Cardamom: the queen of spices

October 7, 2015 10:36 am
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So inspired by this spice, Chef Manju Choudhury named his LA restaurant “Cardamom” in its honour. Asked why, he told LA Magazine: “The green of the cardamom represents freshness. It’s used in our starters, mains, sides, desserts, and drinks. Cardamom gives great flavor and fragrance to any dish, and also has medicinal properties. It’s one of my favorite spices.”
Its warm, sweet flavour is instantly recognisable.

Cardamom sits happily in both sweet and savoury dishes and has a range of nutritional and health benefits. When used in starters and mains, you’ll find it in Indian curries, Chinese stews and Vietnamese soups. Middle Eastern puddings and Asian sweet bread and biscuits see this smoky spice paired with sugar and rosewater, such is its versatility.

And it’s been part of Asian cuisine for centuries.

History and location

Originally three types of cardamom existed, but now only two remain; both genera of the ginger family. They have two distinct colours: green (Elettaria cardamomum, also known as true cardamom) and black, or Amomum cardamom. Green cardamom is found in India and Malaysia, while Amomum is used mainly in Australasia and Asia. Amomum comes in various hues with black, brown, white and red being the most common.

The plant is grown primarily in the evergreen forests of the Western Ghats in South India. Elsewhere, cardamom can be found growing exclusively for export in Guatemala, while Tanzania, Vietnam, Thailand grow and export in large quantities. This large leaf perennial produces seed pods, in which rest the seeds from which the spice is procured. Depending on the species of plant, the seed pods may have anywhere from 3 to 36 seeds in each pod. Once dried, crushed and prepared, this spice offers a feast for the senses, just one of the reasons cardamom has become known as the “queen of spices”.

Historically, one of the first mentions of this spice is in Sanskrit text from the 4th century BC where, in an ancient Indian treatise on politics called Kautilya’s Arthashasthra, it is passed as an offering. The Arthashasthra, along with other early texts, shows it was already an important spice.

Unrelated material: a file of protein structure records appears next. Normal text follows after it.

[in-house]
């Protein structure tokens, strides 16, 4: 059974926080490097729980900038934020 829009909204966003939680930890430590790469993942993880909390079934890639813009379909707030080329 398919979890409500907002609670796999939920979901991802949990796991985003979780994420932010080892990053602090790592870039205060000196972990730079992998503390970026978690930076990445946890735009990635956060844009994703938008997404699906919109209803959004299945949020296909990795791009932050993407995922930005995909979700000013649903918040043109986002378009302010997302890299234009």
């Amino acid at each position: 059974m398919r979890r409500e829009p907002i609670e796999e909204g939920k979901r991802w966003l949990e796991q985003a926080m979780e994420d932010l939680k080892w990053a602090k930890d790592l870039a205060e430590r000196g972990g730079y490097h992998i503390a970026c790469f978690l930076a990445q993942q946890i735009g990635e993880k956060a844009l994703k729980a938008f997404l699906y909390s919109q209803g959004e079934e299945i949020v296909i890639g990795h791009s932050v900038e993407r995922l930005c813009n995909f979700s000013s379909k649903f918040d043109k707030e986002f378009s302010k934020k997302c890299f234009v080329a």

Where you’ll find it used

The historical importance of cardamom no doubt stems from its versatile list of uses. We look at cooking, of course, but cardamom also has medicinal uses. In many parts of the world, cardamom is used to relieve digestive and intestinal problems and heartburn. The list of essential volatile oils contained within cardamom is quite impressive. Some 20 oils, including pinene, myrcene and limonene are present. Sore mouth, teeth and throats may also be healed due to the presence of cineole, a strong antiseptic.

You’ll have no trouble getting the health benefits of cardamom into your food. Curry lovers will know this spice well as it appears as one of the primary notes in garam masala. It is often paired with cashew nuts and coconut in a wide range of Asian dishes; Indian spiced lentil soup, masala murgh, and salmon rendang all feature this warming spice. For the sweet-toothed among you, have a look into Ghoogra (a sweet pastry, try making them yourself) or the broad range of buns, cakes and lassis that are created by pairing cardamom with flavours like rose water, cloves, cinnamon, ginger and almonds.

Cafe Asia pairs the mixture of warmth and spice with a wide range of high-quality herbs and spices to make flavourful and authentic Asian dishes. We’re passionate about Asian food, why not get in touch to get more of a flavour of what we do.

 

Photo credit:

Cardamom plants, India: by Marc Shandro (Flickr) [CC BY 2.0], via Wikimedia Commons